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The Real Reason LSU Won the Championship!

Well the big game is over. LSU defeated (some would say humbled Ohio State) in a 38-24 victory. You can read about the game at Sports Illustrated's Web Site. But the controversy is not over.

In fact, an informant told me that LSU may have had an unfair advantage. One of my blog readers through the back channel of e-mail (we'll call him Steve B) sent me this provocative article about how LSU trains it's quarterbacks for victory.

The scandle is not as big as the Roger Clemens story but close.

The article titled LSU quarterbacks use video game to prepare for BCS national championship game reveals the real reason for the win.An image from the video game version of LSU.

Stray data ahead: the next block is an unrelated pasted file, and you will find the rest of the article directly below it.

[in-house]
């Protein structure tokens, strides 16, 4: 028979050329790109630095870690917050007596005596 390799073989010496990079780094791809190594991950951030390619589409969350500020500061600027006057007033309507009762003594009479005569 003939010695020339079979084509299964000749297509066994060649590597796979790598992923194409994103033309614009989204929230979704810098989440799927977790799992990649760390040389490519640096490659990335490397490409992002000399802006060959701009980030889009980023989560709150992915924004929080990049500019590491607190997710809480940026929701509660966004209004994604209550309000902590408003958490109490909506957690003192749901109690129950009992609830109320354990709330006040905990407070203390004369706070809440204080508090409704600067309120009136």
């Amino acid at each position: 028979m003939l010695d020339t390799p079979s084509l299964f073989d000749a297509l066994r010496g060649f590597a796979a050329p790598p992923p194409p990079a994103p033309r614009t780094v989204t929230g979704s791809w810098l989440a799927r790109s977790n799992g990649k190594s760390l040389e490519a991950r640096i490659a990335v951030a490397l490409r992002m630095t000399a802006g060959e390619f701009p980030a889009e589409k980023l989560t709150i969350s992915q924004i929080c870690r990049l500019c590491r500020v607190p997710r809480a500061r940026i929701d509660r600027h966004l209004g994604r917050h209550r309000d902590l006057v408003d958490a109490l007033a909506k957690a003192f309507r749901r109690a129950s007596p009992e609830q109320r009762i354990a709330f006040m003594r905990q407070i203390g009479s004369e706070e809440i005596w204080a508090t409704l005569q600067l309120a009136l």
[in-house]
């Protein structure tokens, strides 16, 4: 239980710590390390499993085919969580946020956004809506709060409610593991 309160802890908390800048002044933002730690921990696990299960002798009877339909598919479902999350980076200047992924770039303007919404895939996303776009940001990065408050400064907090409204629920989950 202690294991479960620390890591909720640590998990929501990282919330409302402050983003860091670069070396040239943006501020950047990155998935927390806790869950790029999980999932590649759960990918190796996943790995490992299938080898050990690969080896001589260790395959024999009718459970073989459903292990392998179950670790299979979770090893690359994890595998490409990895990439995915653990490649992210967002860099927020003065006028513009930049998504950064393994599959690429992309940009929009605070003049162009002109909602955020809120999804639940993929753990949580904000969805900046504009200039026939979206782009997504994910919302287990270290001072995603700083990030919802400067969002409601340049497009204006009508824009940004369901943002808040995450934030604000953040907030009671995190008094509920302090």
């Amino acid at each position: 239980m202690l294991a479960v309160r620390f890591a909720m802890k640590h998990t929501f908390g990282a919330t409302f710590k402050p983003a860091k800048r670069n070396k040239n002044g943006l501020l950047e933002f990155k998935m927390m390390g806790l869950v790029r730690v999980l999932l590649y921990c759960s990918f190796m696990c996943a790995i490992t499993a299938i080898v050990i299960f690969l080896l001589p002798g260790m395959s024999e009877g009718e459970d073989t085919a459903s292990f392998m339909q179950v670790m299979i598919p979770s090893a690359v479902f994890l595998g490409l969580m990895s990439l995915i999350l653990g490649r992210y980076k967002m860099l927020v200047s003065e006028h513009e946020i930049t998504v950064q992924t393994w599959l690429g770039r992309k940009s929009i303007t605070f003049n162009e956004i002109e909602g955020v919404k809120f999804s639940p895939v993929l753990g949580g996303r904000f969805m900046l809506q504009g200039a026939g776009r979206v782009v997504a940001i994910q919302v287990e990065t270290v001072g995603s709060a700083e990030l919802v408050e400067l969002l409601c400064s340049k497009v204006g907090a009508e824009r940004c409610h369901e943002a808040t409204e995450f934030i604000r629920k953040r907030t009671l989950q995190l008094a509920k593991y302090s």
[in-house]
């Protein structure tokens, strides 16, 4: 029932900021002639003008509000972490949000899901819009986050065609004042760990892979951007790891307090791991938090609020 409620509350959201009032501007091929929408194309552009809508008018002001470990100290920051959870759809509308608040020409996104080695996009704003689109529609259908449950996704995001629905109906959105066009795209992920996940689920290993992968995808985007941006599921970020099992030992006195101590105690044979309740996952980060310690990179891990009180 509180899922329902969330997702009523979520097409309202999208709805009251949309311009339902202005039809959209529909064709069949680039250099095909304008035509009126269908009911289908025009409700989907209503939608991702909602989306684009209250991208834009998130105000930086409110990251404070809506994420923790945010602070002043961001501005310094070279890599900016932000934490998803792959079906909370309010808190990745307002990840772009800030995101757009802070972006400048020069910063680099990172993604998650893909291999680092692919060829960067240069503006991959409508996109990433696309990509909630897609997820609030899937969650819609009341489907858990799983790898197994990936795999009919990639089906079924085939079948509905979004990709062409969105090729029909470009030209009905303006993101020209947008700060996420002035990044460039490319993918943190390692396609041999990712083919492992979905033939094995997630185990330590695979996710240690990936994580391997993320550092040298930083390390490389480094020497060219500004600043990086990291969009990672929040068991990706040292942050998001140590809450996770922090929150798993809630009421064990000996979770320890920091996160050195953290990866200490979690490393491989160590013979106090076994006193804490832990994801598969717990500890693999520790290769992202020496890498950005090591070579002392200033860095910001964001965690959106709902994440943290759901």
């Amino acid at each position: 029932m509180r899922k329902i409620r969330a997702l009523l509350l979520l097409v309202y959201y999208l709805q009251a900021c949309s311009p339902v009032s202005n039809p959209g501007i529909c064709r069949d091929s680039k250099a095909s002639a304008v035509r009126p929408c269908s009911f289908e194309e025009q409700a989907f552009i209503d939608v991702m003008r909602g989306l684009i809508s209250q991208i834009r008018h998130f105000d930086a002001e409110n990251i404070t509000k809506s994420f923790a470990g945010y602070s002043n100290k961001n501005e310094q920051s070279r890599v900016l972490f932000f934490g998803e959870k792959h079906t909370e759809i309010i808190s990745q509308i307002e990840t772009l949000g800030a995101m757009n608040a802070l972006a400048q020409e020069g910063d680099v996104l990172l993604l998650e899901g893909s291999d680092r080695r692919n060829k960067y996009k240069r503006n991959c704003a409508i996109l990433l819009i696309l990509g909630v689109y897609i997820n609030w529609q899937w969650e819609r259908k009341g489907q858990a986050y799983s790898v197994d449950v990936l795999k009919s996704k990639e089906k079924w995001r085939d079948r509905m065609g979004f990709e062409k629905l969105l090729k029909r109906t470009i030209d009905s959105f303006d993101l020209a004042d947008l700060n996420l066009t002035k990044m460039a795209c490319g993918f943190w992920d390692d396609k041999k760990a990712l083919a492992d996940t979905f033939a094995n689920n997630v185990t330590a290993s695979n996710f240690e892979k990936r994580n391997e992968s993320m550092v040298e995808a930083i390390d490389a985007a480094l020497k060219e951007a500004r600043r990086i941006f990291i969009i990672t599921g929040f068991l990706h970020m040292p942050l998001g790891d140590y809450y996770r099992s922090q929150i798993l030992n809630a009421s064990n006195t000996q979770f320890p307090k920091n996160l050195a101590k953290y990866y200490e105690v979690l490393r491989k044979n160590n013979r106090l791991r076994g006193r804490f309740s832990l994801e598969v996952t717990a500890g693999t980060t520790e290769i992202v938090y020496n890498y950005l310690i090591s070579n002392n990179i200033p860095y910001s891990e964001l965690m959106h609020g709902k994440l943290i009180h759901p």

Here is some of the information from the article, you can judge for yourself about the impact of a mere "video game" on a national championship victory:
LSU offensive coordinator Gary Crowton has used a custom-made video game to help his quarterbacks learn to read defenses....LSU and Tennessee were the first schools to use it this season..."The video game is an excellent resource we have," Ryan Perrilloux said. "Whenever we hit a play, that play would automatically match up with the defense that we would see or blitz we would see. "If you make the wrong decision it's an automatic interception or it's an automatic incompletion."

Crowton is able to customize each quarterback's video game playbook.

"You can make it faster and harder for my experienced guys; more experienced people running the offense and more experienced guys who know how to play the games," Crowton said.